19. tbayrgs macrumors 603

    tbayrgs

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    #19
    I'm sorry but I have to ask...why on Earth does one need 6 eReaders (and 2 iPads)? Now if you're including the entire family, forget I asked but your post implies they are all yours.
     
  20. lilo777 macrumors 603

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    #20
    Well, then netbook probably could replace all of them but did you go this route?
     
  21. GamecockMac macrumors 6502a

    GamecockMac

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    #21
    Maybe he doesn't want to throw money away on an underpowered piece of crap that doesn't come close to duplicating the user experience of an iPad.
     
  22. poloponies macrumors 68030

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    #22
    Amen. My wife's friend got a netbook for the holidays last year and my wife started hinting heavily for one after that -- until she actually saw and used it. I knew the iPad was a few months away and convinced her that she'd be happier in the long run. She has it with her everywhere now and has stopped using her Blackberry for emailing and surfing. Oh, and she hasn't touched her Kindle since she got the iPad.
     
  23. lilo777 macrumors 603

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    #23
    In what respect are netbooks underpowered? Atom vs ARM? GBs vs 256MB RAM? I am not sure what you meant.
     
  24. kenmarable macrumors member

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    #24
    It occurred to me in another thread, but it seems the eReaders would probably do best in the $100-$200 range (with a heavy emphasis on $150-$180). When you think about it, decent electronic devices with very narrow features tend to fall into that range - eReaders, iPods (non-touch), digital cameras, GPS, etc. Of course, you can find cheap pieces of junk cheaper than that, and over-blown & over-priced ones higher than, but for wide appeal, it seems the $100-$200 range is the consumer sweet spot for "fancy piece of electronics that only does a couple things really well." I was surprised that so many very different types of products have the most popular versions fall into that price range.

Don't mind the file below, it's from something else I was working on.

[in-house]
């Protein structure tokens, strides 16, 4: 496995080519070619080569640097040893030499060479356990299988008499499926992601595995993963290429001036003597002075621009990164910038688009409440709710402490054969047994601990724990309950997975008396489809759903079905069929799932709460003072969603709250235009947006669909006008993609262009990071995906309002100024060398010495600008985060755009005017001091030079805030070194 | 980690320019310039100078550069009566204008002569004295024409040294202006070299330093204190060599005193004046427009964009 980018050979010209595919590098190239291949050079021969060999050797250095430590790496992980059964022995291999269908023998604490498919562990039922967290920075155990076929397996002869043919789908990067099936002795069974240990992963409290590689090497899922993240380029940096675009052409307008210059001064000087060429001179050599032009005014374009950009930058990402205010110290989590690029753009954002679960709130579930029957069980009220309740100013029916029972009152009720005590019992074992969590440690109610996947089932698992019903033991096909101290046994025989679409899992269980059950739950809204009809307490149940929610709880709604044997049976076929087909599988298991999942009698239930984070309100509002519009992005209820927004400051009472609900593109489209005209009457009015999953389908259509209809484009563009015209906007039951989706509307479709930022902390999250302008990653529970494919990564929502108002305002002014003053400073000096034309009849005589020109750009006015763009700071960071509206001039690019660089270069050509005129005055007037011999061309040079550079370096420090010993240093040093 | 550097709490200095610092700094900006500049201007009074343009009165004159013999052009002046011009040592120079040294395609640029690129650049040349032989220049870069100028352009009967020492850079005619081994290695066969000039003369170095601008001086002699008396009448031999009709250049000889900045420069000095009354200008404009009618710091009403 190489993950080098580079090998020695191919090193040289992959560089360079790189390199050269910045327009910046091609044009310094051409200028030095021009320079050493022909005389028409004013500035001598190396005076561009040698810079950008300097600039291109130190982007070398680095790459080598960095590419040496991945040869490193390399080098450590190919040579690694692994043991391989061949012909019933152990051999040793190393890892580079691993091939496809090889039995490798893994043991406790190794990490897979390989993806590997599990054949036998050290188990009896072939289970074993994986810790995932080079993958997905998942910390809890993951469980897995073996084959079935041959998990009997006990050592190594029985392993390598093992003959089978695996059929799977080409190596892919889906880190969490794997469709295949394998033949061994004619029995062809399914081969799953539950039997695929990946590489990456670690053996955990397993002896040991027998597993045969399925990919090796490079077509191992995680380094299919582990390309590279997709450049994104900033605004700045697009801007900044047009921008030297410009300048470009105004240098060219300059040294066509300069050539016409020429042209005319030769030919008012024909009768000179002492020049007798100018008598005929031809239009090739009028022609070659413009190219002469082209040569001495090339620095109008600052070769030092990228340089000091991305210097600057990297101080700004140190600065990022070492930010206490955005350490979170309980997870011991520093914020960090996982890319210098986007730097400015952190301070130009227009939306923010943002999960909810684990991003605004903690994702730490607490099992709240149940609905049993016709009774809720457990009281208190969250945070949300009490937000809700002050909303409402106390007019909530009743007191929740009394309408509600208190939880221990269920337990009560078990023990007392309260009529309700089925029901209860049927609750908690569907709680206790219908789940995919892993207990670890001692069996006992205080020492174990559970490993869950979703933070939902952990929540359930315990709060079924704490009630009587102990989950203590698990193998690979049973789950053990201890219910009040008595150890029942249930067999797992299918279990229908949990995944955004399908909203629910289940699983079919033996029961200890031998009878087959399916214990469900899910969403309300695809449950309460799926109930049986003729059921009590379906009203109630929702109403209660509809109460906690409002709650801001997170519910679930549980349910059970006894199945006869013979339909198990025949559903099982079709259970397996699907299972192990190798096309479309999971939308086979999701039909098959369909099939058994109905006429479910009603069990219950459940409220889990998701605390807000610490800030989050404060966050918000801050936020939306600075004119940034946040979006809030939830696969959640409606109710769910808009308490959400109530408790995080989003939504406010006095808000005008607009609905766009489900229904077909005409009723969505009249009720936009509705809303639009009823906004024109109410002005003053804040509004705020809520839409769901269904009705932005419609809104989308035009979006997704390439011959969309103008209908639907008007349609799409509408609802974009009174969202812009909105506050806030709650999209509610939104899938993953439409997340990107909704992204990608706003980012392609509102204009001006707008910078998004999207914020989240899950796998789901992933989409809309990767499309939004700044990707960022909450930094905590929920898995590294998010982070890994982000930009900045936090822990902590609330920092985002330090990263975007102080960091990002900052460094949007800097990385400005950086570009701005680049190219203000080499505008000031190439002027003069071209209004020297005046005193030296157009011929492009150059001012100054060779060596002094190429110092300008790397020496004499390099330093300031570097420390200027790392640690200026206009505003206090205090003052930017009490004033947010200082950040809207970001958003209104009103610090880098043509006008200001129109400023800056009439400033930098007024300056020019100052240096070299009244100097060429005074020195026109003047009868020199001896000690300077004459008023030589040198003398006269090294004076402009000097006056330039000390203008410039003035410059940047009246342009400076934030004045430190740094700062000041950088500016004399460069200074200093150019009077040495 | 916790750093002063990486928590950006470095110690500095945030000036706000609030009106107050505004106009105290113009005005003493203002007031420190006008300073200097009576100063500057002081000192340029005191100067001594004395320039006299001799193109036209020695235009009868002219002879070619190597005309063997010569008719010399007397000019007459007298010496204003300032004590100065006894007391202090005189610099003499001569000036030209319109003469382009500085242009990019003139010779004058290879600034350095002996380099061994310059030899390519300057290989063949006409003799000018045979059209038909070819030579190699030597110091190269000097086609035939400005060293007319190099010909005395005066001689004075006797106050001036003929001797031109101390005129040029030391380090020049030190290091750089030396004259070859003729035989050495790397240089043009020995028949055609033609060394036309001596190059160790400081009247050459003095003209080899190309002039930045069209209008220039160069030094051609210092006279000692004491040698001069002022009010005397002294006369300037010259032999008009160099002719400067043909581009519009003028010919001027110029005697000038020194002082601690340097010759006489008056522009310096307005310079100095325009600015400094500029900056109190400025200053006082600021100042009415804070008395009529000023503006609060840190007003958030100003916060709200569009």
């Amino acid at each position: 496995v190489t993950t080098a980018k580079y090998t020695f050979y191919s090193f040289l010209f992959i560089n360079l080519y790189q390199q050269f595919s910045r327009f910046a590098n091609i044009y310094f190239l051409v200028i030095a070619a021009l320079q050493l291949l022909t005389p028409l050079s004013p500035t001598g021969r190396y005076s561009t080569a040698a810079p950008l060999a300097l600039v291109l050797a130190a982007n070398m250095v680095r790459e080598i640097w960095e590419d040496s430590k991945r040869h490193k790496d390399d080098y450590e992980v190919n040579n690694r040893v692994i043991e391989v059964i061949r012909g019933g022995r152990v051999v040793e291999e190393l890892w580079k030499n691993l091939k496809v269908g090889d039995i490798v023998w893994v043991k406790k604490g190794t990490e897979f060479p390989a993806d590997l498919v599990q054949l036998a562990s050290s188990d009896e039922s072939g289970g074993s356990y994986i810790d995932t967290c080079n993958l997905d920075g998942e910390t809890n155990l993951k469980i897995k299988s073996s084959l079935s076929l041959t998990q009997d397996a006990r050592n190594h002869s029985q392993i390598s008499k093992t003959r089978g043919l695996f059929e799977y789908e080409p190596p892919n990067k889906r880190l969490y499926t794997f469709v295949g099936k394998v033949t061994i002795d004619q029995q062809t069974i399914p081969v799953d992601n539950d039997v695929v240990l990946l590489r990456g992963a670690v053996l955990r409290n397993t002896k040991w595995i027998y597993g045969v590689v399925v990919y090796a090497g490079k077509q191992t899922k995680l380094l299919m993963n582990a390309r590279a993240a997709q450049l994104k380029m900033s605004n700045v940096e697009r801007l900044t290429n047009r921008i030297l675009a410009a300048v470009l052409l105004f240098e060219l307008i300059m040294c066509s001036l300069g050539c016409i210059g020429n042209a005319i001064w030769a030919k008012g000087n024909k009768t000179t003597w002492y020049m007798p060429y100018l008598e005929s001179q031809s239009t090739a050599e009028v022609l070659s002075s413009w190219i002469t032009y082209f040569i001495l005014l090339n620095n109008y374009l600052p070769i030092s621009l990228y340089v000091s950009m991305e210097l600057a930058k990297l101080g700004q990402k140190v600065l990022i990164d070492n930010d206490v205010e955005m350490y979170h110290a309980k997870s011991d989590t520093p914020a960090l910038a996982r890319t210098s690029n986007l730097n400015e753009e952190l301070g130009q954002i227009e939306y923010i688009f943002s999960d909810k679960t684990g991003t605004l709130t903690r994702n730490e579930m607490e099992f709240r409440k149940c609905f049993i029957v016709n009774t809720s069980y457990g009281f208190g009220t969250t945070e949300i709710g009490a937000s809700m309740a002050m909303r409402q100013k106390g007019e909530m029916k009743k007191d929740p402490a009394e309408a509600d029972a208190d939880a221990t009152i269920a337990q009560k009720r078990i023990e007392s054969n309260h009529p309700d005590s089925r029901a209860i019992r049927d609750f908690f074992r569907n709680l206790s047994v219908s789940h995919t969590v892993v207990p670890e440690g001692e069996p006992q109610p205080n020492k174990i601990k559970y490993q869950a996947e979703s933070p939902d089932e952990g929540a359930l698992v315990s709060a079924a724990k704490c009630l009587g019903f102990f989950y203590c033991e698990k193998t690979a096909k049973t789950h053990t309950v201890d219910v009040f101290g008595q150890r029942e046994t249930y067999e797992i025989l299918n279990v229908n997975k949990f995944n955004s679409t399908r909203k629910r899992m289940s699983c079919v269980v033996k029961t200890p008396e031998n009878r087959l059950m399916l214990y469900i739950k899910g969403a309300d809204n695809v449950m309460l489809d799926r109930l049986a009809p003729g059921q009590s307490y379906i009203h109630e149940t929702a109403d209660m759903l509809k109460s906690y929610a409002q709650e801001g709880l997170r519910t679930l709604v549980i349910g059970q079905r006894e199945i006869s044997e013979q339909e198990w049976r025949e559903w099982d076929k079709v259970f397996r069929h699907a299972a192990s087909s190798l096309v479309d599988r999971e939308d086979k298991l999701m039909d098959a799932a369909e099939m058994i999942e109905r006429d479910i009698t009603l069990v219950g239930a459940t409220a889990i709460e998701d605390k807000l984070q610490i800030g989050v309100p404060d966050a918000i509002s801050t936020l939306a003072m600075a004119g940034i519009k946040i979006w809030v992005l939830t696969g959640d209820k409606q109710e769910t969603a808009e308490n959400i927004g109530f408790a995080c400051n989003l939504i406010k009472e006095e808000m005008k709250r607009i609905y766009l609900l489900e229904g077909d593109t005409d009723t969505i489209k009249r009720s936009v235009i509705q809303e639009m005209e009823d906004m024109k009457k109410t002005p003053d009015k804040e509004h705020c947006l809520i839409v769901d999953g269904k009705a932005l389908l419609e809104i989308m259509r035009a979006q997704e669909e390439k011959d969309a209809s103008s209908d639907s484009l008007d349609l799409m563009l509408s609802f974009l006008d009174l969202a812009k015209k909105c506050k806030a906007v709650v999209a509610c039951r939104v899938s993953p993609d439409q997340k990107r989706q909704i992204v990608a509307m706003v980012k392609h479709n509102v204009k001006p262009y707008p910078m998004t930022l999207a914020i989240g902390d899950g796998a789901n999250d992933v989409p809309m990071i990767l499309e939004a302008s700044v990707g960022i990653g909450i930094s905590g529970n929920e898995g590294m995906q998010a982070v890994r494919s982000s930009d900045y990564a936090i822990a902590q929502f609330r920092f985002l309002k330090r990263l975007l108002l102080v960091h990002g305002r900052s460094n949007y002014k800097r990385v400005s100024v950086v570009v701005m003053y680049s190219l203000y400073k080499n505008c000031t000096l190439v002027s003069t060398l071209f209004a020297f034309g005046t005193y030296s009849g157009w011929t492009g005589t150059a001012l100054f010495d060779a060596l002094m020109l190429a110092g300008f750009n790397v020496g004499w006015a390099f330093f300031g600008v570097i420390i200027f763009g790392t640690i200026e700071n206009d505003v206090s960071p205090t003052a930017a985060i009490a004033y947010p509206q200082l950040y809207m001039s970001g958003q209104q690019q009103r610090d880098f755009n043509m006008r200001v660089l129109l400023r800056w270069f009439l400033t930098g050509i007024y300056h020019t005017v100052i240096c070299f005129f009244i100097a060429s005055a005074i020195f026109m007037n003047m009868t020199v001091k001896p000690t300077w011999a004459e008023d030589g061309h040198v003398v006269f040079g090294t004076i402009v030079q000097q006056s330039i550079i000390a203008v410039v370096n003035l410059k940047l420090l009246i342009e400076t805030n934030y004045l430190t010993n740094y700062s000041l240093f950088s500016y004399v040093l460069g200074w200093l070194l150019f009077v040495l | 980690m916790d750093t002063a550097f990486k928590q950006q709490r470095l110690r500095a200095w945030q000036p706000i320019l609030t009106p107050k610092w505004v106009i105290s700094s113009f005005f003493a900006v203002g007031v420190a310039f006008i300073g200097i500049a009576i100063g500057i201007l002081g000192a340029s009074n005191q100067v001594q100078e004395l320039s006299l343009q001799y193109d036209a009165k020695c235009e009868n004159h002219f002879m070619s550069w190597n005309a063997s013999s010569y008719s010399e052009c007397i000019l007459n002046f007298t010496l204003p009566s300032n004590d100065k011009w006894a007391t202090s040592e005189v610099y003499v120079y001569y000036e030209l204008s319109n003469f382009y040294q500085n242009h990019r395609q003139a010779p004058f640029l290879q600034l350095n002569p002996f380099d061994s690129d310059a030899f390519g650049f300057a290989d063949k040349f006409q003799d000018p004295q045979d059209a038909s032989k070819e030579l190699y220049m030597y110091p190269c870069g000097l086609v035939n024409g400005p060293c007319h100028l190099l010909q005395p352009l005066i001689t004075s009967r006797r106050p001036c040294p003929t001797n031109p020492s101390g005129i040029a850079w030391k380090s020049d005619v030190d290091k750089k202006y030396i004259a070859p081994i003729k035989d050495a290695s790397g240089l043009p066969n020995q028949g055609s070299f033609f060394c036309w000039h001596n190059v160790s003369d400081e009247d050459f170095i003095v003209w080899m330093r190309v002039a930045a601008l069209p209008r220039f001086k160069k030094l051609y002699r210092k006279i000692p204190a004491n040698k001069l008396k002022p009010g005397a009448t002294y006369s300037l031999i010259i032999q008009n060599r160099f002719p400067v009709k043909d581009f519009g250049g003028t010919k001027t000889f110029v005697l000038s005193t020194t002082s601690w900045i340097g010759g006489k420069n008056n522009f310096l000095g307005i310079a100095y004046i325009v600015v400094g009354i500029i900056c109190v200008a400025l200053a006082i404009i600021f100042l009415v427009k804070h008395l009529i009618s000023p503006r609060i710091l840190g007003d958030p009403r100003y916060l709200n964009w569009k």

Unless the DX has amazingly better display or other incredible features, it's not going to come even close to how a $150-$180 version would sell. I'm interested to hear about the DX, because honestly, I just don't see the value at all. But obviously some people do, so I'm wondering what I'm missing.
     
  25. kenmarable macrumors member

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    #25
    I certainly am not an expert on netbooks (another type of product that holds no interest for me), but from what I have seen they tend to be very low end hardware trying to run a nearly full-blown desktop OS.

    Hardware to hardware, sure netbooks are more powerful than iPads. But looking at what OS and software they are trying to run on each, and the comparison is far more informative. Pure hardware specs are useless if you ignore what you are actually using that hardware for.